In Against Wind and Tide Charles Lindbergh comes down off the pedestal he occupied in his wife’s earlier letters and diaries. He refuses to return from a trip when she has difficult knee surgery. He at first balks at attending his older daughter’s wedding because, his wife writes to the hurt bride-to-be, “your father never goes to ceremonies of any kind” (which can hardly have comforted her after he attended a White House dinner the previous year). And he leaves his wife alone for days in a primitive and isolated house they had built on Maui, an A-frame dwelling shared with rats. “They seem to eat everything – soap, curtains, plastic covers to the cookie jars, shoes, etc. – everything but poison,” she writes. “At night I am scared and read late and take a pill – but in the daytime I don’t mind much.” At least once Charles Lindbergh’s behavior prompted his wife to consider leaving her marriage.

Did Lindbergh know that her husband had affairs during his absences? If Reeve Lindbergh has the answer, she doesn’t say so in her introduction to Against Wind and Tide. Nor does she directly confirm that, as A. Scott Berg reported in Lindbergh, her mother had an extramarital affair with her doctor, Dana Atchley, to whom she wrote many letters included in Against Wind and Tide. With Clinton-esque sophistry, Reeve Lindbergh says that while she believes her mother had “love affairs,” they may have been “affairs more of words than caresses.”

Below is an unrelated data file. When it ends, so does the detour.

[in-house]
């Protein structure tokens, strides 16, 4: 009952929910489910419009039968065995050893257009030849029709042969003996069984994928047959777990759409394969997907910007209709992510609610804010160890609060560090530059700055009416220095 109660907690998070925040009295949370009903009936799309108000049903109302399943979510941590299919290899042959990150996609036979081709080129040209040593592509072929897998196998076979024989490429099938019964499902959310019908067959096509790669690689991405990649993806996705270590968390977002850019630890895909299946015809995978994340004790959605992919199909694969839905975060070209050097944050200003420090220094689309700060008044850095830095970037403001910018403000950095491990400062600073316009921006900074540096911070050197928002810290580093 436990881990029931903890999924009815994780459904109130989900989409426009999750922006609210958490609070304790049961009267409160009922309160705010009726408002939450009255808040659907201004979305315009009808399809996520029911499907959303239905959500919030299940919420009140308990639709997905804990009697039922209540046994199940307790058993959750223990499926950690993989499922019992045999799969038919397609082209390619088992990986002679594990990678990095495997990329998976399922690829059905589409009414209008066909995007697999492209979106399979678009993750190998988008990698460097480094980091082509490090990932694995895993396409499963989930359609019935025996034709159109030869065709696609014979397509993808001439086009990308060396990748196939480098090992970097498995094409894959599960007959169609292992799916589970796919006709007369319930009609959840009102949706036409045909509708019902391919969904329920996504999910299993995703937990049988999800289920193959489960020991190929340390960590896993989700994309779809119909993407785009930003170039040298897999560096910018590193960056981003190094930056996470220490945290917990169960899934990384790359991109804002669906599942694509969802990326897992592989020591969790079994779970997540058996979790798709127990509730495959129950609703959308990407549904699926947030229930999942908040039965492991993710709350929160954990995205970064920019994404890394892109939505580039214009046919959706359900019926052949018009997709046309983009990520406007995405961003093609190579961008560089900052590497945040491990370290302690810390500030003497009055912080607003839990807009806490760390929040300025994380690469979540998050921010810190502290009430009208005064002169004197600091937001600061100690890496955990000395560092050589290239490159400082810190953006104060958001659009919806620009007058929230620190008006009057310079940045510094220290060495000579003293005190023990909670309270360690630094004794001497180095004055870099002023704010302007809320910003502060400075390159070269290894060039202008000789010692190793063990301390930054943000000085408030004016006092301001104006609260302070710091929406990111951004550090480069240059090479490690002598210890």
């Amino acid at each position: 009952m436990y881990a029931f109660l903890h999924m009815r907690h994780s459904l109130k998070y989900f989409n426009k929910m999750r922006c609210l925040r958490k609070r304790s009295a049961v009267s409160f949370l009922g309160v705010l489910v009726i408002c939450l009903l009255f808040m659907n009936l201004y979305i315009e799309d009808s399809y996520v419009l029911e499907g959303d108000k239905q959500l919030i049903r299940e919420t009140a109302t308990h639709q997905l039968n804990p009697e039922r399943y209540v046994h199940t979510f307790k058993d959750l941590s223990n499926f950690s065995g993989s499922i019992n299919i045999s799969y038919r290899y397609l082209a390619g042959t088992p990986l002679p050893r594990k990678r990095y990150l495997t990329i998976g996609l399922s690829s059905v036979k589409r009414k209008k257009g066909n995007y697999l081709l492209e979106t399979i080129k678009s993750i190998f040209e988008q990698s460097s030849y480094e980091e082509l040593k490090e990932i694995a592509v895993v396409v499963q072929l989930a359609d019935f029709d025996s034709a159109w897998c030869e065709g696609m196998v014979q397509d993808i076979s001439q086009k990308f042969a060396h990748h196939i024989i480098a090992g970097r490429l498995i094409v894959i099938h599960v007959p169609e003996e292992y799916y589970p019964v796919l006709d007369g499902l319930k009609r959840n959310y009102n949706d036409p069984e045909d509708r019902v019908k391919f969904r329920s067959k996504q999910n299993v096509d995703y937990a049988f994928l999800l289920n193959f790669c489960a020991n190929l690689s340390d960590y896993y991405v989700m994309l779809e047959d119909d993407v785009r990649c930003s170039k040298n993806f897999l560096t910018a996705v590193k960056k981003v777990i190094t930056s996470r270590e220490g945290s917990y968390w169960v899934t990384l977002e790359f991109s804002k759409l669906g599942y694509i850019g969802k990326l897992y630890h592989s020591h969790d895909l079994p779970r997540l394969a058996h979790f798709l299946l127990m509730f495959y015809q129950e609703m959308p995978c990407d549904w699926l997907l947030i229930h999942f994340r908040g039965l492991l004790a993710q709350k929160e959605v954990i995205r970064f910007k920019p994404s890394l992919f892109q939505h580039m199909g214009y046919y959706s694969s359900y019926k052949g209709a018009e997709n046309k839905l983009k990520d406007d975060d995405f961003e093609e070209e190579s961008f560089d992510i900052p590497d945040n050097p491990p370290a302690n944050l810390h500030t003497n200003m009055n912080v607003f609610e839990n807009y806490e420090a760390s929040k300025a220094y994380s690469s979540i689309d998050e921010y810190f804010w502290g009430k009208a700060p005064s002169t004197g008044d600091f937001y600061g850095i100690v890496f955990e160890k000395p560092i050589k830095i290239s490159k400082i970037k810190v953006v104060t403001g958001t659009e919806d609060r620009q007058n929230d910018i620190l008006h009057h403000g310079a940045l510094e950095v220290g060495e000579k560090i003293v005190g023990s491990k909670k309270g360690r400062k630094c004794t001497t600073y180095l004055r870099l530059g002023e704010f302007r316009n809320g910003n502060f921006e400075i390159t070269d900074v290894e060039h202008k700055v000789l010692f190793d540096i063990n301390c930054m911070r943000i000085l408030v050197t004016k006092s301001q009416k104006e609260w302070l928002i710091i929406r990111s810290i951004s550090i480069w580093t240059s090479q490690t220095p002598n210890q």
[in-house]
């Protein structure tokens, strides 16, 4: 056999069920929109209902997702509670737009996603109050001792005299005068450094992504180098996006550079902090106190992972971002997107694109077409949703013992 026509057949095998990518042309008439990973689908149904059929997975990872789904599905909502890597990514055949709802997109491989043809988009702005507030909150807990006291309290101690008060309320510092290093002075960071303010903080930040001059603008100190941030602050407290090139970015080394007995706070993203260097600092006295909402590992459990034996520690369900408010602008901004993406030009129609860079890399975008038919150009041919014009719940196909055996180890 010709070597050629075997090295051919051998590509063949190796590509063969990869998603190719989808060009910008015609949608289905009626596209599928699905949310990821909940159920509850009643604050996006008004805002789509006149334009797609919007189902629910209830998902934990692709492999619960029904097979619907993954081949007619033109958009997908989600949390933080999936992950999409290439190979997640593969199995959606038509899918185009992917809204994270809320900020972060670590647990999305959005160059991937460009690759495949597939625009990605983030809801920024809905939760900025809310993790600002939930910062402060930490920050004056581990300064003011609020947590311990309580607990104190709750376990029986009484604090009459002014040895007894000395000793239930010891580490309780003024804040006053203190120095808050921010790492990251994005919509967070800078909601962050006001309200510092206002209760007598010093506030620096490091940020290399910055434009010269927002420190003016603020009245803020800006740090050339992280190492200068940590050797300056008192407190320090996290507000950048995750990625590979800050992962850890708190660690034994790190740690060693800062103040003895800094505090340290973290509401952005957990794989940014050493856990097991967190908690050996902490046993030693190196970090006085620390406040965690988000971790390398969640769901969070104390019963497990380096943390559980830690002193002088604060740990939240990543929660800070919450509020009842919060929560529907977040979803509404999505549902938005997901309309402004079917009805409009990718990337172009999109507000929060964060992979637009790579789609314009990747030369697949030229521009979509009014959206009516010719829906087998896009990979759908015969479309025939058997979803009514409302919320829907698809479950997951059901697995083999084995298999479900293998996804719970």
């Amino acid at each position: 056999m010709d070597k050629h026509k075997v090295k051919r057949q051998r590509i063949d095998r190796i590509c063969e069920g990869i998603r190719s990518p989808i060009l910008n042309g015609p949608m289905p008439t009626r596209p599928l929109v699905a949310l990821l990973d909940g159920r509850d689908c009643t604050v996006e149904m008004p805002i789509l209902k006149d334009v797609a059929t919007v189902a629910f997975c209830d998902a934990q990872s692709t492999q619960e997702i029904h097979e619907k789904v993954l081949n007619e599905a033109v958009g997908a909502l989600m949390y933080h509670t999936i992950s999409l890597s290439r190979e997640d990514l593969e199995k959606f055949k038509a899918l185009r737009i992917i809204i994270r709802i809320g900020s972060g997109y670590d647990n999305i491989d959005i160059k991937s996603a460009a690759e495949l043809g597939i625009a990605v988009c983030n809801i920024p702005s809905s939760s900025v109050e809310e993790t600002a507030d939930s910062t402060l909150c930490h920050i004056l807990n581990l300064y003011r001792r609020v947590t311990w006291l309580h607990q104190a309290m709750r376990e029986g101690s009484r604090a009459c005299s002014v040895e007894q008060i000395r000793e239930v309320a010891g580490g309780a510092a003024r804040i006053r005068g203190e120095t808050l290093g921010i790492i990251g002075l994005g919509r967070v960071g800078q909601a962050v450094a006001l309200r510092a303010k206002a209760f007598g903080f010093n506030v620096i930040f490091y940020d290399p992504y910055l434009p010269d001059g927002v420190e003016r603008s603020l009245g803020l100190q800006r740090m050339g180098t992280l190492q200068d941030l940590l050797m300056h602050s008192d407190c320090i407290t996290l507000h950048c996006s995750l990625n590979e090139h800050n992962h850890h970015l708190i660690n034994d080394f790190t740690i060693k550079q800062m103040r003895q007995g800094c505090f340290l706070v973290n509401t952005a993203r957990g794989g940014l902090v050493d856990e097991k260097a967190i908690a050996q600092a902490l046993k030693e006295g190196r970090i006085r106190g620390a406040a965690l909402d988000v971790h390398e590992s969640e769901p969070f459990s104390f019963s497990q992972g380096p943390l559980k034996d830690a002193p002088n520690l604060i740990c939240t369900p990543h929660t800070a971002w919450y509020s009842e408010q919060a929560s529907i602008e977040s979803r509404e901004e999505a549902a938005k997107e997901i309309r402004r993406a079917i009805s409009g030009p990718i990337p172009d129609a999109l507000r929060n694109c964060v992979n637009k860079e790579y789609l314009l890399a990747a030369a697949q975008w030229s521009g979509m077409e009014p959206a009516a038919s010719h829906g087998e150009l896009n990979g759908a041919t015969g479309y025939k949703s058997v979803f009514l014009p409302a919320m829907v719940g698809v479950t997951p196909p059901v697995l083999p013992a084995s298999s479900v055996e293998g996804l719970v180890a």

That coyness doesn’t diminish the appeal of Against Wind and Tide. Lindbergh’s letters and diaries form a portrait of wise and loving woman’s lifelong efforts to reconcile her loyalty to her family with her need for independence and rewarding work, a theme she also developed in Gift From the Sea. Lindbergh had an exceptional gift for observing and reflecting on her experiences, whether she was attending a state dinner or walking “in the mild damp golden afternoon” near her home in Darien, Conn. She makes you see a famous image of Jacqueline Kennedy afresh when she writes of White House dinner: “Mrs. Kennedy swept in like a queen, looking extremely beautiful in a long pink stiff gown, hair high and stiff – rather Japanese – with a diamond star” set into it.  And her hard-won perspectives on widowhood and growing old offer an implicit and refreshing challenge to pop-psychological banalities about what Americans euphemistically call “aging.” Lindbergh writes that spending part of the year in a different climate in later life, as many retirement experts recommend, “makes the other months seem rather more unbearable than they were before.” Clinging to an old neighborhood may not help, either: “One really needs a very different rhythm at our age, and it is difficult to reestablish it in the old place.”